La nostra identità è sempre più fluida, ci sentiamo di appartenere alle diverse situazioni solo con una parte di noi stessi. Le comunità reali della famiglia e degli amici sono altre finestre che magari vorremmo poterle gestire a loro volta con computer. I progetti di lifelogging vogliono estendere le attività della nostra vita che vengono elaborate e gestite online.

Sherry Turkle aveva già descritto nel suo libro Il Secondo Io del 1984, e poi con La vita sullo schermo l’esplorazione delle parti psicologiche nei giochi di ruolo e poi nella Rete. La Turkle riteneva che il poter vivere i propri oggetti di relazione potesse essere importante per individuare la propria identità.

Un aspetto della nostra identità online, anche questo esplorato da diversi studiosi, è l’attenuazione delle inibizioni nella nostra vita online. Il superego, la struttura della nostra psiche dedicata a criticare noi stessi, ad inibire le nostre azioni e desideri, viene indebolito dalla nostra attività online. Senza la pressione del superego possiamo esplorare parti di noi stessi che normalmente sono in ombra.

Usare una falsa identità, come succedeva più frequentemente nei primi tempi della Rete, ci nasconde la nostra vera identità (in parte anche a noi stessi) e con questa anche il superego inibente.
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Writer’s block

thinking-man[en]

This is an expanded version of an older post.

Many writers and probably many bloggers are faced with the typical writer’s block. While this block doesn’t affect many writers who operate in a productivity setting, it does afflict those who need the spark of creativity to express something bright and new.

True creative expression goes through cycles; the similarity between creativity and procreativity is not just linguistic. Both follow cycles and peaks like the female reproductive cycle.

Parecchi scrittori e probabilmente diversi blogger affrontano il tipico blocco dello scrittore. Mentre questo blocco colpisce pochi scrittori che operano in un ambiente produttivo, tipicamente coinvolge invece coloro che necessitano di un lampo creativo per esprimere qualcosa di fresco e innovativo.

L’autentica espressione creativa passa attraverso dei cicli; le somiglianze tra la creatività e la procreatività non sono solo linguistiche. Entrambe seguono cicli e vette come il ciclo riproduttivo femminile.

In the astrological tradition, both the creative and sexual expressions are at home in the fifth house, telling us that symbolically the creative forces in the universe derive from the same archetype. People who have high libidos often have some kind of artistic or creative quality as well.

The Latin word oestrus was used to mean “frenzy, driven by desire, mad impulse.” There’s a compulsive quality in this, a drive to act, just as compulsive as sex can be, being the most (pro)creative energy in the world.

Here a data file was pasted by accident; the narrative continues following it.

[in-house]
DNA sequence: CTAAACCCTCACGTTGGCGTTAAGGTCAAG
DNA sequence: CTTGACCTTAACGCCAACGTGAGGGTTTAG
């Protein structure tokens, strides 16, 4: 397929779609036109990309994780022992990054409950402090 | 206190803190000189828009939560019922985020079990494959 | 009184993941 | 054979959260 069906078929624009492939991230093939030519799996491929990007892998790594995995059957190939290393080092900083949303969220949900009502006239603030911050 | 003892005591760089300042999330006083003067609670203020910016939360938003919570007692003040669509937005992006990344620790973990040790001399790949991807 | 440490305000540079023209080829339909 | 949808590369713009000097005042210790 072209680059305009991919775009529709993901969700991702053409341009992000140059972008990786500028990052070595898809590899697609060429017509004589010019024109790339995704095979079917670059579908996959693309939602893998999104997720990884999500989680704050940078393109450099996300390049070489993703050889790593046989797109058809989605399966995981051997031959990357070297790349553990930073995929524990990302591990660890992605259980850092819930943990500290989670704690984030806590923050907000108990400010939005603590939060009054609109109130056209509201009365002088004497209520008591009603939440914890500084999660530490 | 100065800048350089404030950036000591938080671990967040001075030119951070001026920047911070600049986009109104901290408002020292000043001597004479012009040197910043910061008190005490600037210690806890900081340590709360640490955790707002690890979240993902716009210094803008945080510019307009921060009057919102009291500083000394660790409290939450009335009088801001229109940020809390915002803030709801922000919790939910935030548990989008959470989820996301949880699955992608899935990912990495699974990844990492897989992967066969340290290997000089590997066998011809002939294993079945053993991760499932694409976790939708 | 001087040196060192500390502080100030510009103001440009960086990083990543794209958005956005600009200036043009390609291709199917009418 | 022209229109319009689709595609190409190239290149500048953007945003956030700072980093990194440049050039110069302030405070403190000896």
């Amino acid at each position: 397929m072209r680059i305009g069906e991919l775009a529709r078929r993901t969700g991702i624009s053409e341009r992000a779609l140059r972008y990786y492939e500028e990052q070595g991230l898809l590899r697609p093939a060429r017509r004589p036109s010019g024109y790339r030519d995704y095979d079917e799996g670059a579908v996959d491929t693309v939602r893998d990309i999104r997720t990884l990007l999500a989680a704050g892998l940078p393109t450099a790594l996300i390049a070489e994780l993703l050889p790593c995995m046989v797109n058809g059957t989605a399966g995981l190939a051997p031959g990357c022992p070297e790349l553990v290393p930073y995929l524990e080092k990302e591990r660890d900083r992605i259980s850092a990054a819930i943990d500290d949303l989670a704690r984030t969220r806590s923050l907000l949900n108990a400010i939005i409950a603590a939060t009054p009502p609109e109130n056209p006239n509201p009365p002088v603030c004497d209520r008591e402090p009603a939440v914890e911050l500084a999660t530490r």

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Questa è una versione espansa di un post che avevo pubblicato in precedenza.

Parecchi scrittori e probabilmente diversi blogger affrontano il tipico blocco dello scrittore. Mentre questo blocco colpisce pochi scrittori che operano in un ambiente produttivo, tipicamente coinvolge invece coloro che necessitano di un lampo creativo per esprimere qualcosa di fresco e innovativo.

L’autentica espressione creativa passa attraverso dei cicli; le somiglianze tra la creatività e la procreatività non sono solo linguistiche. Entrambe seguono cicli e vette come il ciclo riproduttivo femminile.

Nella tradizione astrologica, entrambe le espressioni creative e sessuali si trovano nella quinta casa. La simbologia ci suggerisce che le forze creative dell’universo derivano dallo stesso archetipo. Le persone con una forte libido spesso possiedono anche delle capacità creative o artistiche.

In the astrological tradition, both the creative and sexual expressions are at home in the fifth house, telling us that symbolically the creative forces in the universe derive from the same archetype. People who have high libidos often have some kind of artistic or creative quality as well.

The latin word oestrus was used to mean frenzy, driven by desire, mad impulse. There’s a compulsive quality in this, a drive to act, just as compulsive as sex can be, being the most (pro)creative energy in the world.

The process of creative revelation and the eureka effect has been documented by neurophysiological researches. Joseph Chilton Pearce in The Biology of Transcendence (Inner Traditions International. Rochester. 2002), referring to Margharita Laski’s work on Ecstasy, illustrates the six stages of the discovery process: 1. Asking the question. 2. Looking for the answer. 3. Hitting the plateau period. 4. Giving up the search for a solution. 5. The answer comes as the eureka effect. 6. Translating the discovery in a way that can be understood and shared by others.

This six stage process involves different parts of the brain. Both brain hemispheres are involved, as well as the emotional-limbic brain, which is itself the connection to the heart. Without the passion of the heart, the creative discovery seems difficult to reach. It reminds me of a book by Almaas saying that “Love of truth for its own sake is actually the expression of essential heart.”

What is usually not accepted in our hyper-productive culture that fears silence and the void is that fourth stage of giving up the search for a solution. Even though everybody has the experience of finding a solution or an insight when the mind wasn’t actively searching for it, the general attitude is to push for a solution, not accepting that empty stage. Quoting Joseph Chilton Pearce, “The corpus callosum can complete the circuitry only when the left hemisphere is inactive, when the analytical and critical processes of mind are suspended.” Without knowing anything about neurophysiology, most of the spiritual teachers say that there is a stage of giving up the search and that the condition of not-knowing is necessary for any true insight on ourselves. So the eureka effect path seems to apply both to personal insights and to scientific or artistic works. Given this vision, the writer’s block is not just natural, is even needed for every important creative outcome.